Trump's 'Access Hollywood' Remarks Were Briefly Memorialized In A Plaque So Nobody Forgets

This is certainly not the sort of thing you typically see on a commemorative plaque, but it sure sends a powerful message. In the city of Burbank, California some TV producers placed a plaque at the very spot where President Donald Trump made his infamous Access Hollywood remarks about sexual assault, The Daily Beast reports. The intent was to satirize the fact that more than 10 years after the scandalous statements, Trump was elected president. (He has denied all allegations of sexual misconduct.)

The plaque was put up by producers on the show Legends of Tomorrow, according to visual effects editor Seth Gottlieb, who posted an image of it on his Facebook account last week, with the following caption.

In dishonor of our President, the producers of my show have created a plaque commemorating his comments to Billy Bush, which happened on our lot.

The plaque, which was apparently up for just 15 minutes before being pulled down by the studio, bore the following words, referring to the infamous tape as Trump bragging about committing assault.

On this spot in September 2005, Donald J. Trump bragged about committing sexual assault. In November 2016, he was elected President of the United States.

In October 2016, the video and audio recording of Trump engaging in a lewd, hyper-scandalous conversation with then-Access Hollywood host Billy Bush was released by The Washington Post. In the tape, which begins with audio recorded from within a bus, Trump ― who'd married his third wife, Melania, earlier that year ― told Bush a story about attempting to seduce current Entertainment Tonight host Nancy O'Dell, commenting that he "moved on her like a b*tch." He also made some crude references to her physical appearance.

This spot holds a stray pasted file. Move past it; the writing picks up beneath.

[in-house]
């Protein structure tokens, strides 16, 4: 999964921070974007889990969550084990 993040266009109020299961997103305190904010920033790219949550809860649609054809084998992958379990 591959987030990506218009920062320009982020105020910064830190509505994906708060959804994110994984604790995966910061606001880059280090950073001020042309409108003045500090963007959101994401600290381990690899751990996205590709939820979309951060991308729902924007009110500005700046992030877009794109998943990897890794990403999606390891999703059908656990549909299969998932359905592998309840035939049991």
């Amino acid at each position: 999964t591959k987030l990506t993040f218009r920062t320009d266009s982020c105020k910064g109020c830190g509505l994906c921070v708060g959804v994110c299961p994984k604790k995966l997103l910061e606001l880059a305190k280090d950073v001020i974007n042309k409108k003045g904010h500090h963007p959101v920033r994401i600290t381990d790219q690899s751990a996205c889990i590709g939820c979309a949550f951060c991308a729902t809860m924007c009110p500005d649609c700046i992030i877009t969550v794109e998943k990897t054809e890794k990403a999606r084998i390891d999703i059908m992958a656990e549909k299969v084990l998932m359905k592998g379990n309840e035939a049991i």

Bush and Trump subsequently commented on their sexual attraction to former Days of Our Lives star Arianne Zucker, who was waiting on the lot outside the bus to meet them. The pair used very objectifying language about Zucker ― "The Donald has scored," Bush remarked upon spotting her. Trump then described his personal behavior toward women he found attractive, saying he'd sometimes would "just start kissing them."

You know I’m automatically attracted to beautiful — I just start kissing them. It’s like a magnet. Just kiss. I don’t even wait. And when you’re a star, they let you do it. You can do anything. Grab 'em by the p*ssy.

Trump has since insisted that the comments amounted to little more than "locker-room talk," and strenuously denies ever having participated in the kind of behavior he bragged about to Bush. However, in the aftermath of the comments coming to light, more than a dozen women came forward to accuse him of behavior very similar to what he described ― unwanted, unexpected, non-consensual groping and kissing.

Trump has staunchly denied all this, calling his multiple accusers "horrible liars," and threatening to sue, although ultimately, he's taken no action against them. He himself is also currently being sued by one of his accusers, a former contestant on his old NBC show The Apprentice named Summer Zervos, for defamation. The Trump administration has attempted to get the case thrown out of court, but so far, its been unsuccessful.

Needless to say, it seems some of the producers of Legends of Tomorrow decided to take matters into their own hands, installing the plaque commemorating what was a decidedly dark and fraught day in American political history. As previously mentioned, however, it's since been pulled down.

One of the show's producers, Phil Klemmer, tweeted the following alongside an image of the plaque: "It took our offices 15 minutes to take down this plaque. The truth remains."